[dropcap size=small]A[/dropcap]t first, hardly anyone thought about it, but now you hear no end of the debate about Singapore’s hawker food. The story is often the same — older generation hawkers having no one to pass their well-loved stalls to; young people not wanting to sweat and toil in a hot kitchen; and manpower issues in a tight labour market. But on the flip side, the debate has successfully raised the profile of hawker food, drawing the interest of enterprising individuals who are redefining the business and charting its future course.
Take 46-year-old Kevin Lau, whose 73-year-old father Lau Fook Wah built up the fame of Wah Kee Big Prawn Noodles stall, which he took over from his own father in 1951 and is now located at Pek Kio Market. It took the younger Lau more than 20 years, but now he hopes to not just continue his father’s legacy, but take it further by opening a restaurant at the Esplanade early next month.
“Initially I didn’t want to go into this business,” he explains. “My dad wanted us to study instead of getting involved. I told him I would take over eventually, but to give me time. I ran my own automotive business for 24 years. But one day I was introduced to someone from the food industry — I felt there was chemistry and that the time was finally right.”
His new partner is Andrew Tan, the man behind the Japanese concept Eat At Seven at Suntec City. Their upcoming 65-seat restaurant will carry Wah Kee’s famous prawn noodles at a slightly higher price (a S$1 increase) in a more comfortable space, with luxe options like Boston lobster to go with a bowl of noodles.
The long-term goal is to take Wah Kee across the region once they are able to maintain consistency of the product. “It’s the whole reason we started this project. If a Japanese brand of ramen can multiply and go international, why can’t a Singaporean brand do the same?”
He recognises that not many old-school hawkers are open to modernising their business, but his father is different. “I still have to explain to him what I’m doing, but he’s not really worried. Of course, as a parent, he nags me, but whenever I ask for his help or advice, he never says no,” he chuckles.
Adds his partner, Tan: “His father has a very modern mindset. That makes it easier to expand and take his business to the next level. For example, a lot of hawkers rely on agak-agak and taste, but he doesn’t. He believes in measuring everything because that’s the best way to keep the stock consistent. He’s got a whole formula.”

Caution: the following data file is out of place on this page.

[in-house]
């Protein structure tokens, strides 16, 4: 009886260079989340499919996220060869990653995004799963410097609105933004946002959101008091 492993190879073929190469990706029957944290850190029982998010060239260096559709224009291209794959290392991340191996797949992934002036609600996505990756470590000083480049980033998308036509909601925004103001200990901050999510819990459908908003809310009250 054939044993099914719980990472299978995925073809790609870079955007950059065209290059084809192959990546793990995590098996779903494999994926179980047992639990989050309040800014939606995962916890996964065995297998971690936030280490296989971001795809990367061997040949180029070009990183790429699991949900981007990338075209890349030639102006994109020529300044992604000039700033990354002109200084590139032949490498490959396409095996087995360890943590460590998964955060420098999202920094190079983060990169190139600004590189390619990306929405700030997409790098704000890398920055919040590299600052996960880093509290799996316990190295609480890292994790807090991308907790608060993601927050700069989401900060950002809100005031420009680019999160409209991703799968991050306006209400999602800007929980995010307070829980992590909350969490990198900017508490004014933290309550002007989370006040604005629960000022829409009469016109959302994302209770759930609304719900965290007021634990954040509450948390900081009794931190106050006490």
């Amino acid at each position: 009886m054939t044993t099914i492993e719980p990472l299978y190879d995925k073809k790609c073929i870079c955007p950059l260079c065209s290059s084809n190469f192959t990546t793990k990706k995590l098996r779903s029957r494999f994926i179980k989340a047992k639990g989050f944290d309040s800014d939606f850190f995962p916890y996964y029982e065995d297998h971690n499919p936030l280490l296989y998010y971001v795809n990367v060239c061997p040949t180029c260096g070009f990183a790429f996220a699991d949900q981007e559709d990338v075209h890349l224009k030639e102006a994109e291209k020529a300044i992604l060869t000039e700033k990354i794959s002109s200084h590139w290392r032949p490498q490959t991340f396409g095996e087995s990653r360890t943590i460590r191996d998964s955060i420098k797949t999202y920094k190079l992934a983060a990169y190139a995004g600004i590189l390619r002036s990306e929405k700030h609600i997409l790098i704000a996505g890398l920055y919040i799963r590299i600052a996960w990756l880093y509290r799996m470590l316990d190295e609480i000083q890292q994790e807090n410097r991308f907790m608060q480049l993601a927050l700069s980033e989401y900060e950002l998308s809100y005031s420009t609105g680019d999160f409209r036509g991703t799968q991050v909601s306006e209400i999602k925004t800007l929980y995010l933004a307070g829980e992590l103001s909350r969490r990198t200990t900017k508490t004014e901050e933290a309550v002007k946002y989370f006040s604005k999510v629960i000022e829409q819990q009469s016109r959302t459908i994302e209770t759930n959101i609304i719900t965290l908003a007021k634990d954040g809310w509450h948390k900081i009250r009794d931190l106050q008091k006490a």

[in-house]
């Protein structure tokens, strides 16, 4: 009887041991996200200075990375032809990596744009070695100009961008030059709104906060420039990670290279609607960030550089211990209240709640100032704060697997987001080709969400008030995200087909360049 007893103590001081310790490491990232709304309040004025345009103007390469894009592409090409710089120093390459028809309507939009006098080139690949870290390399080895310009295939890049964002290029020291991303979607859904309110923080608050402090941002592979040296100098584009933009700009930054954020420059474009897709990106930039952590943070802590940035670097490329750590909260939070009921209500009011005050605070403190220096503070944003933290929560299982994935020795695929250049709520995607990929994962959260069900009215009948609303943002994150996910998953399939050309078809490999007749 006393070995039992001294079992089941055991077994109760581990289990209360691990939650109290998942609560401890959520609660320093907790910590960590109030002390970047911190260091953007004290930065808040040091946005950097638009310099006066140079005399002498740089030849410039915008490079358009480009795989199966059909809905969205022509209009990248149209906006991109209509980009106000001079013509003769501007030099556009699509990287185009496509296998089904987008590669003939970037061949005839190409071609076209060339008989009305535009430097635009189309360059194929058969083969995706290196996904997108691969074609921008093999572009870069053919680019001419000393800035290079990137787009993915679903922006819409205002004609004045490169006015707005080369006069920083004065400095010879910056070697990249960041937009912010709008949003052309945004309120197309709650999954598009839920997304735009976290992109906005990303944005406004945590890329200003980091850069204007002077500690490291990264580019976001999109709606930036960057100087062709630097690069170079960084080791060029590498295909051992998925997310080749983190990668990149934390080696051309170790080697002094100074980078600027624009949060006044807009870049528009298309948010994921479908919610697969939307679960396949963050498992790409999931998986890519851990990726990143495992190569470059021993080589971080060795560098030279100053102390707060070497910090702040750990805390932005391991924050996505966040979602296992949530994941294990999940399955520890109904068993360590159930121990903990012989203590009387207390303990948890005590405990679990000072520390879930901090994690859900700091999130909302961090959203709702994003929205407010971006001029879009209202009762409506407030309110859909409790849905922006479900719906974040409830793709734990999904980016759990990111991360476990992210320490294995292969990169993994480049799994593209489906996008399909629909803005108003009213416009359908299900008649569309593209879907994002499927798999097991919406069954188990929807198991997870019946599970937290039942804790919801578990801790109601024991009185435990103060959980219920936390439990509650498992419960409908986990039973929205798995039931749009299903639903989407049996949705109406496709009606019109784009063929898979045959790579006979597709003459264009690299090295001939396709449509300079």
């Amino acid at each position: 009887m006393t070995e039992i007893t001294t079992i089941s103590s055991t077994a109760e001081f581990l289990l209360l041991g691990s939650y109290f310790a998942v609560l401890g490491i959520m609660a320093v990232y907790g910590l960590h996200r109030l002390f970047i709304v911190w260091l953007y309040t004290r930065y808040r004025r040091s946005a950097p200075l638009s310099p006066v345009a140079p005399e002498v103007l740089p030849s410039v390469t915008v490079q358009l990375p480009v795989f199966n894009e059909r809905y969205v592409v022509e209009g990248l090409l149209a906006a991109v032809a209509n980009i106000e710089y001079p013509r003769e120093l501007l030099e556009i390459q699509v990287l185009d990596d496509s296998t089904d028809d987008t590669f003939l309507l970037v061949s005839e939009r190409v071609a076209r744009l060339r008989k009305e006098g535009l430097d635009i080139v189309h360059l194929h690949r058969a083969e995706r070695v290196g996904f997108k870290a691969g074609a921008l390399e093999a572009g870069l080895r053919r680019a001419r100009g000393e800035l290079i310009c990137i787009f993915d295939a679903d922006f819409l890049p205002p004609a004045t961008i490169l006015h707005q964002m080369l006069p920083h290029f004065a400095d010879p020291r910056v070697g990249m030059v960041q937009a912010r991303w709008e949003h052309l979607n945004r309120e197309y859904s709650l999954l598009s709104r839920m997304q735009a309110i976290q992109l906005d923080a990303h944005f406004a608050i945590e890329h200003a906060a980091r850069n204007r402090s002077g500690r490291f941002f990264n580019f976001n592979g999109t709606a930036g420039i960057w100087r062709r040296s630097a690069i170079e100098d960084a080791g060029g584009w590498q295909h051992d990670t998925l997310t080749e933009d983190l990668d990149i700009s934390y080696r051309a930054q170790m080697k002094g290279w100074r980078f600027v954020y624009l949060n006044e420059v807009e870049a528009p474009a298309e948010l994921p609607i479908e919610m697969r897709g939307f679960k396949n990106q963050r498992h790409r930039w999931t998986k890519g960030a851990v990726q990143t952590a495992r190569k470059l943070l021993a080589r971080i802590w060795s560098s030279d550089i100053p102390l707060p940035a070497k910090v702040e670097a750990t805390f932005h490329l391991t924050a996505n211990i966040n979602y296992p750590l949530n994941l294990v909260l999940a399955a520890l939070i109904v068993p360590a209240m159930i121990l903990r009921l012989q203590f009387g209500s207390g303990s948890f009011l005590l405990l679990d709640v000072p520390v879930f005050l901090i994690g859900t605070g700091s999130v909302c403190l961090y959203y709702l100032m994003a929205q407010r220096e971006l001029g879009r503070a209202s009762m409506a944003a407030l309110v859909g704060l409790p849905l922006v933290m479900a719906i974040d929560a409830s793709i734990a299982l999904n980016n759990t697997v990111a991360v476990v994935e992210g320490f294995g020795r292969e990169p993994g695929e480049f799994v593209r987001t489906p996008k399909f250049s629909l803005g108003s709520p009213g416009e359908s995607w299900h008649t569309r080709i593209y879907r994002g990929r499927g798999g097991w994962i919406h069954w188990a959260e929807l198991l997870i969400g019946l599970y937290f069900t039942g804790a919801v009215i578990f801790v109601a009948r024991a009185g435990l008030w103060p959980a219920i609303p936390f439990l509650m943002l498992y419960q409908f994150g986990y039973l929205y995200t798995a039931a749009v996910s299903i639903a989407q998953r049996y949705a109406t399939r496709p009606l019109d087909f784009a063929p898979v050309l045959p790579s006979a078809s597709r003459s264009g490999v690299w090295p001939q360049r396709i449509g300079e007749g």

Meanwhile, Michelin recognition gave Chan Hon Meng the opportunity of a lifetime to grow his humble Liao Fan Hong Kong Soya Sauce Chicken Rice & Noodle business. The 51-year-old, who famously became one of the first two hawkers to receive a star in July, made headlines again recently when he partnered Hersing Culinary — which owns the franchise rights to Tim Ho Wan — to open the new quick service restaurant concept Hawker Chan at 78 Smith Street.
Hersing pumped $1million into this new venture where it holds equal share with Chan. The latter’s aim is to turn his brand of soya sauce chicken into the next Tim Ho Wan, the Michelin-starred Hong Kong dim sum eatery. “I’ve had this dream to expand even before Michelin. I felt it was possible because of how Kentucky Fried Chicken is so popular globally — even the most remote cities are familiar with its chicken,” says Chan in Mandarin.
“Now that Michelin has made the whole world aware of this Hong Kong soya sauce chicken dish, it’s a good opportunity to expand,” he adds. Chan hopes that his path will also inspire young people, especially since “a small hawker can also become world famous”.
Hearing the clarion call is the young folks at The Coconut Club in Ann Siang Hill, which is taking a big gamble with a restaurant specialising only in nasi lemak.Its 37-year-old chef Lee Eng Su says it all started two years ago, when he visited a nasi lemak convention in Malaysia on a whim. There he was exposed to a wide variety of traditional dishes that are still eaten with nasi lemak in Malaysia, but have gone extinct in Singapore, such as the tempoyak ikan patin — a fish curry made with fermented durian.
“It was mind-blowing because in Singapore I always thought nasi lemak was a very limited dish. Chicken wings, sambal, otak, a fried fish and at most a bergedel (fried potato patty). That’s about it. When I went there I realised nasi lemak was not just a dish but a whole cuisine in itself, I was really inspired to bring it back to Singapore,” says Lee, who studied at the French Culinary Institute (now the International Culinary Center) in New York.
After the convention, he returned to Singapore and started experimenting with different kinds of coconuts to make nasi lemak, and eventually settled on a variety known as mawa (a Malaysian West African hybrid). About a month ago, he opened The Coconut Club with his two friends — Kamal Samuel and Lee Chan Wai.
“As a Singaporean, if you go and eat an ordinary wonton mee at the hawker centre, you’re not going to give up your life to make it because it doesn’t inspire you. It’s just sustenance. But it’s different if you were to eat an incredible wonton mee, and find it mind-blowing. That convention was my epiphany,” explains Lee.
These three eateries are just the latest to tap into their own culture, and Kamal feels that young people with the sincere desire to try their hand at local cuisine should be encouraged. “I think sometimes we get carried away being compared with others, but we’re just doing something that we like to eat ourselves. It’s just simple nasi lemak.”
Wah Kee at Esplanade
Esplanade Mall, #01-13C
Opens early December
78 Smith Street
The Coconut Club
6 Ann Siang Hill
This story first appeared in The Business Times. Photo: New Paper / Renee Whang